“Still,” said Hugh, “If you keep it oiled, it’s far more durable than a wooden or horn bow, and it’s definitely not going to be damaged by the moist shore air like layered composite bows.”
“Why is it so long?” asked the dwarf.
“I am fairly sure a shortbow made of steel would be little more than a dangerous toy,” Hugh said. “It’s more of a curiosity than anything else, a bow that can be repaired and used again and again. It should resist most wear and tear, plus I made it completely reversible, so if it starts to lose its integrity in one direction, you can flip the string.”
“Maybe for an army that is marching into a desert,” said the giant. “But I could make a bow better than this with just a few tools. And you still need to make string, so it’s not completely replacement-free. ”
Hugh nodded. “Well, like I said, it’s a curiosity.”
When he got back, Walker was in the workshop with a small group of people, including Brad.
“Ah, Hugh, so glad I found you,” said Walker. “What’s that you got there? A new creation, I hope.”
“Steel bow,” said Hugh. “I was testing the tensile strength. I think I’d need it thicker for it to be viable”
Walker shook his head. “I need to teach you the golden rule. Find a way to do it cheaper. What I ultimately need is to figure out how to make everything you’re done in wrought iron or bronze, maybe even impurity ridden copper if you can manage it. I like this,” he walked up and lifted the thrusting axe. “Not much metal, wooden handle. We have unlimited wood, but we don’t have any mines of our own, let alone miners to work them.”
“So where do you get it?” asked Hugh.
“We trade for it,” Walker said. “With spices, salt, pottery, glass… maybe even some of your weapons. Your talents far exceed that of designing weapons for the everyday soldier, you know.”
Walker took something with both hands from someone with him. He set it down on the anvil with a clunk and motioned for Hugh to come over. Hugh pulled back two layers of sack cloth to find a thick, irregular hunk of metal, pitted but mostly smooth, with a sheen like that of silver, only less white and more blue.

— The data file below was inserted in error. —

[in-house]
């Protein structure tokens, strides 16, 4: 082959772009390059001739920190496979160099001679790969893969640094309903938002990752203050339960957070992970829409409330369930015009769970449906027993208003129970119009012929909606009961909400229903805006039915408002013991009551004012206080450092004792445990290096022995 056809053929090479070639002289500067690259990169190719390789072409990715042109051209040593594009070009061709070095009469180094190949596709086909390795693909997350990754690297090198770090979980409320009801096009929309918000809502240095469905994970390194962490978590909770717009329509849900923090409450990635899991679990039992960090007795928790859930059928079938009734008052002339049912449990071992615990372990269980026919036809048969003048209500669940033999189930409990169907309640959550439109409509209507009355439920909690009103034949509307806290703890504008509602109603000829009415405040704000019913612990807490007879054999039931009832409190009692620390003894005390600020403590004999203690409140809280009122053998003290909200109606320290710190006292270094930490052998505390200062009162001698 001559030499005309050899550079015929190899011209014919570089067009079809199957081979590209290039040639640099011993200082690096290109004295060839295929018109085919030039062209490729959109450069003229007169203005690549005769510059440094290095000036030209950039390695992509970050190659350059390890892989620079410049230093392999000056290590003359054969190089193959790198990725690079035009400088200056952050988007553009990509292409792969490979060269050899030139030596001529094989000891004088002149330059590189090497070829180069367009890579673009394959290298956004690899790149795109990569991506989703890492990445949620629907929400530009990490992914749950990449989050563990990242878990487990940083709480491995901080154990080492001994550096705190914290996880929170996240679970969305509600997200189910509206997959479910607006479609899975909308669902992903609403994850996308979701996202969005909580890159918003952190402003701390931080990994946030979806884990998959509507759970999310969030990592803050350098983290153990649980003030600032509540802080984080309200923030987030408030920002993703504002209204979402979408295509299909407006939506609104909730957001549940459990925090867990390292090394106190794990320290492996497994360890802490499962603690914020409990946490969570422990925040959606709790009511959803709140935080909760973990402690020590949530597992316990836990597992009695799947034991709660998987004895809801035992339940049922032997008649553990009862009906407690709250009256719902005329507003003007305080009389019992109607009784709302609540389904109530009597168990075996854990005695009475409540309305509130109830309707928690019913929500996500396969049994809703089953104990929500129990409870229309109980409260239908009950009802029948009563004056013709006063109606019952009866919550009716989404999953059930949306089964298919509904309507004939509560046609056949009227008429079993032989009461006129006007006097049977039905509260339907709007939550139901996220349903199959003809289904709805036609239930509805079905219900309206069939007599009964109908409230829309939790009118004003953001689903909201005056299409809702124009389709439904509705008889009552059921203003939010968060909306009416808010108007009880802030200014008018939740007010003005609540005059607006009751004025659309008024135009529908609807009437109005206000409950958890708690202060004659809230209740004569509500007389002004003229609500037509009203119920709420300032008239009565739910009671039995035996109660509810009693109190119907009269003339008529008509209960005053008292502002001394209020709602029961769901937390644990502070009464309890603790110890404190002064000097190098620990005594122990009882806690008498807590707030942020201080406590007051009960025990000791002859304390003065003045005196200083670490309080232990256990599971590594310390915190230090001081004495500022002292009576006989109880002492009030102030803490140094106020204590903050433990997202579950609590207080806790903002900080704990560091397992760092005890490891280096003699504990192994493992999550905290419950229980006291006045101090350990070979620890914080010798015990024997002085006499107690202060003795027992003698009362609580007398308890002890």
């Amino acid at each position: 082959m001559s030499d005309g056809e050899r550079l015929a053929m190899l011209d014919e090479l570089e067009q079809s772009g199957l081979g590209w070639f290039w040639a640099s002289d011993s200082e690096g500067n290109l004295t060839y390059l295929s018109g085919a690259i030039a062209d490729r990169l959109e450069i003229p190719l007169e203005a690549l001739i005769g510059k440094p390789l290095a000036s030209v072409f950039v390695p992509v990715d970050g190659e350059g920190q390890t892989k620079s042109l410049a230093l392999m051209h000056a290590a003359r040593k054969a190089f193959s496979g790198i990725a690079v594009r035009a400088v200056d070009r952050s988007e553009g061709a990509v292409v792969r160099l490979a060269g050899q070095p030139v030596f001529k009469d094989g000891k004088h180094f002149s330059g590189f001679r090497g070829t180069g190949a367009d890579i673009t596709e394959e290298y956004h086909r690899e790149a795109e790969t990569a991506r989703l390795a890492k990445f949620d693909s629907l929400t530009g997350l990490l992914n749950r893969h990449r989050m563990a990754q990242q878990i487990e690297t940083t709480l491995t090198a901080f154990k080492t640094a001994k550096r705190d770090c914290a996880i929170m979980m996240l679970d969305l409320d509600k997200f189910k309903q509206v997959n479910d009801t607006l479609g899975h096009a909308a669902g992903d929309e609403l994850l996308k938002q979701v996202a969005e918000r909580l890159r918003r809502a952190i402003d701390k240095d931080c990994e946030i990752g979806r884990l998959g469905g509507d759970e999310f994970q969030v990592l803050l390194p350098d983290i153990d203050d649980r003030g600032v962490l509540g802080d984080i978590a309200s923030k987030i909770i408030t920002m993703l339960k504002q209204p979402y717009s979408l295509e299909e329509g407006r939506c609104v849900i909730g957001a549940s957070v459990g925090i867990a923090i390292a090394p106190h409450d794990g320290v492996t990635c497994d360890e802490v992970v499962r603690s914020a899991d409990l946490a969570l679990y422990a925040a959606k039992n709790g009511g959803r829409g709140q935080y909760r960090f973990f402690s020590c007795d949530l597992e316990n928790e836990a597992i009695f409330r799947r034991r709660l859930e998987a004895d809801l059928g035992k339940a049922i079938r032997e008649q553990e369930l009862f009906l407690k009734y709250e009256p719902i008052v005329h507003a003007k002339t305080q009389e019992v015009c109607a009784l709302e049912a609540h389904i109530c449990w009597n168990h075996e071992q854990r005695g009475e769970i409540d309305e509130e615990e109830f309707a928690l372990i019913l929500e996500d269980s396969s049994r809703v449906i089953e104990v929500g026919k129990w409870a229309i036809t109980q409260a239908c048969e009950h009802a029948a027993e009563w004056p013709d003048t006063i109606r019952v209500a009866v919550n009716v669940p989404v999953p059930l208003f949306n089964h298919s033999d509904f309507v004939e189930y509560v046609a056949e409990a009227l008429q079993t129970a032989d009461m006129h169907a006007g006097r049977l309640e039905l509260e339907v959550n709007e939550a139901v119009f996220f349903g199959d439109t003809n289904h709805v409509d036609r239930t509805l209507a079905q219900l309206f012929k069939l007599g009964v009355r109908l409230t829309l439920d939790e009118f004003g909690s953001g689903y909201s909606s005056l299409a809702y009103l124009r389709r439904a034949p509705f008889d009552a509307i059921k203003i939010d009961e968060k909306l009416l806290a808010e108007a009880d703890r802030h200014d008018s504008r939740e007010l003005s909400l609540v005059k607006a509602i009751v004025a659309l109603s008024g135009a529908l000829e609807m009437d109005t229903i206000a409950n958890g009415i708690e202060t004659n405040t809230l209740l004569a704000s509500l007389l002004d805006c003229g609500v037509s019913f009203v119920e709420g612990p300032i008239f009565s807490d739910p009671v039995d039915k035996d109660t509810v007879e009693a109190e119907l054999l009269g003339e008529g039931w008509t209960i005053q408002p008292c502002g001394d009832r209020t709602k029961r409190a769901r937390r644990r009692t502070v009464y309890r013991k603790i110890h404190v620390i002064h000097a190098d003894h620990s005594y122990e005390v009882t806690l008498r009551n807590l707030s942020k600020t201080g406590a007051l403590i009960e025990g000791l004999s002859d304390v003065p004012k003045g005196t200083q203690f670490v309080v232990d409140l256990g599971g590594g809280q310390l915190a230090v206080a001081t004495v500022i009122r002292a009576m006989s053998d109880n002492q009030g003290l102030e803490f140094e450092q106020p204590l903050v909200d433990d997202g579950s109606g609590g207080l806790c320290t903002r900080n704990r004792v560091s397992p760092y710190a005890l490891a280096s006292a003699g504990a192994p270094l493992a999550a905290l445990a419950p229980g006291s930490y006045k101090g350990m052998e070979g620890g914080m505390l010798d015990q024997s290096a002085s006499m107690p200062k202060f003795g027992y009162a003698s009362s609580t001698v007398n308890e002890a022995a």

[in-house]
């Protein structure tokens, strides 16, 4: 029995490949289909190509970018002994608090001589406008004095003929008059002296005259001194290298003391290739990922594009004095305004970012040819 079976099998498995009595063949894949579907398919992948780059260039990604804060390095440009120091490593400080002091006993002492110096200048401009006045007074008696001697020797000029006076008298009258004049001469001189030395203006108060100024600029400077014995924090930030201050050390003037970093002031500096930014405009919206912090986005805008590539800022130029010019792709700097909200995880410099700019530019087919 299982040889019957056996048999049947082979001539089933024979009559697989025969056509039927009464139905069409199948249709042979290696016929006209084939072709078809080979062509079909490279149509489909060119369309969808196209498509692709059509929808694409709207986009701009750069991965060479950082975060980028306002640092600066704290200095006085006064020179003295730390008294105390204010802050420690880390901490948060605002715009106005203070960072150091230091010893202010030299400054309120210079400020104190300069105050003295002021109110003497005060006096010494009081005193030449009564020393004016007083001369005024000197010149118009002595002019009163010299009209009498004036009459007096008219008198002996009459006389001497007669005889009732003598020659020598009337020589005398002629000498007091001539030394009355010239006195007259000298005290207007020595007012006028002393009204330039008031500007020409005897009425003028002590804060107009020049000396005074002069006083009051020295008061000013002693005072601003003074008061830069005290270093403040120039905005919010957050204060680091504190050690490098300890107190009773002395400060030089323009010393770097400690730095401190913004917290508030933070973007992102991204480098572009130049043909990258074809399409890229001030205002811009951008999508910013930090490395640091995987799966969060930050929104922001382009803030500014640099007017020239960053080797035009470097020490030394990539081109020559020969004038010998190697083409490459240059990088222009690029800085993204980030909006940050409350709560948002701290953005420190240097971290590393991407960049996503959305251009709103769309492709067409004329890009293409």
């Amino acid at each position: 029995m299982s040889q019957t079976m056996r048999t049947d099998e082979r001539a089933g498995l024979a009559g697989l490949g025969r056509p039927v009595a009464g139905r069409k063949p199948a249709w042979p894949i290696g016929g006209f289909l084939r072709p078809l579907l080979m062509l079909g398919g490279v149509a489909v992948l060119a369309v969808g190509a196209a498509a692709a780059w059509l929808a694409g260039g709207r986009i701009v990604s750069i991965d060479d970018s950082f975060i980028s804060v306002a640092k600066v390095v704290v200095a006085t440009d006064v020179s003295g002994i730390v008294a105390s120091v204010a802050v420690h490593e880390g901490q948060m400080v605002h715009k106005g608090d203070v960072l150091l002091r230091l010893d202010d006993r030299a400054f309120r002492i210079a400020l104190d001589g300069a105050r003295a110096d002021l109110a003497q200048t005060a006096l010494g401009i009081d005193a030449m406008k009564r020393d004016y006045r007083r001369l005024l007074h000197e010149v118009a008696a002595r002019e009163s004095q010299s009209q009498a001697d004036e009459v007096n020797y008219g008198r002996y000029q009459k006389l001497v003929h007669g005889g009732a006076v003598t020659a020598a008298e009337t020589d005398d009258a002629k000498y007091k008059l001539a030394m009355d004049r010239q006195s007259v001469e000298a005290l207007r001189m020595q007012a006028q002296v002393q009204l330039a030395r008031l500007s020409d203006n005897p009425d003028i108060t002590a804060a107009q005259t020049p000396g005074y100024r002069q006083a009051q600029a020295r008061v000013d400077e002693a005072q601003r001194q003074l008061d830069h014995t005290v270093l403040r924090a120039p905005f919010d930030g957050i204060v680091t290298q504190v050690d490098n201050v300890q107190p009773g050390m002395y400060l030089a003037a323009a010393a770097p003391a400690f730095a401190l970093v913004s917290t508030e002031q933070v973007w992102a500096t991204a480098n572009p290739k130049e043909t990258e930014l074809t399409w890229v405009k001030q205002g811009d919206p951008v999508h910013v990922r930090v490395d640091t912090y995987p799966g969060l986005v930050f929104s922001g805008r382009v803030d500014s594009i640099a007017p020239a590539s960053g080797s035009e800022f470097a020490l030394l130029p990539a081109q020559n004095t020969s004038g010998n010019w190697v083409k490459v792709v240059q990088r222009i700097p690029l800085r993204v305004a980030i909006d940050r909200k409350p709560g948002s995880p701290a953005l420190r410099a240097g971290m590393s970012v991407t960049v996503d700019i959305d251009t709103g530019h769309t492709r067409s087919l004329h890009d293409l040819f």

“This is Vulcan steel,” said Walker. “If you can figure out a way to work with it, each weapon you make could be sold for the price of a large ship or a flock of livestock or… dozens of slags of steel.”
Walker left with his entourage. He turned back as he got to the street. “Don’t use it all in one weapon,” he shouted.
Hugh was about to set to work when he remembered something and ran after Walker.
“Walker, I mean… Chancellor Edward,” Hugh shouted down the street. He jogged to catch up.
“Yes?” he asked.
“I forgot to… well, I’m sorry about the market, but Theoson wanted me to tell you that ‘your old teacher wonders if you are living well.’”
Brad chuckled and shook his head.
“Tell my old teacher…” Walker began, trailing off and thinking for a bit. “Tell my old teacher that I am living as well as a rich man can.”
“Again, I’m sorry about the whole –”
“Don’t mention it,” said Walker. “When I heard what had happened, I knew you were an unwitting pawn. Just see to it that you don’t facilitate his antics anymore… and try not to involve me next time.” Walker winked. “I did get a kick out of hearing about it, but it wouldn’t look good if people knew that money came from my own coffers.”
The group walked away, except for Brad. “If you want to learn,” said Brad, “Come to the Scholia. Henry can give you directions, or you can ask around. It’s a well known building. It’s where we hold public discussions that are open to all. We don’t think knowledge comes from mischief or madness, but from thoughtful debate. Consider this my personal invitation.” He bowed a bit and walked off.
To be continued…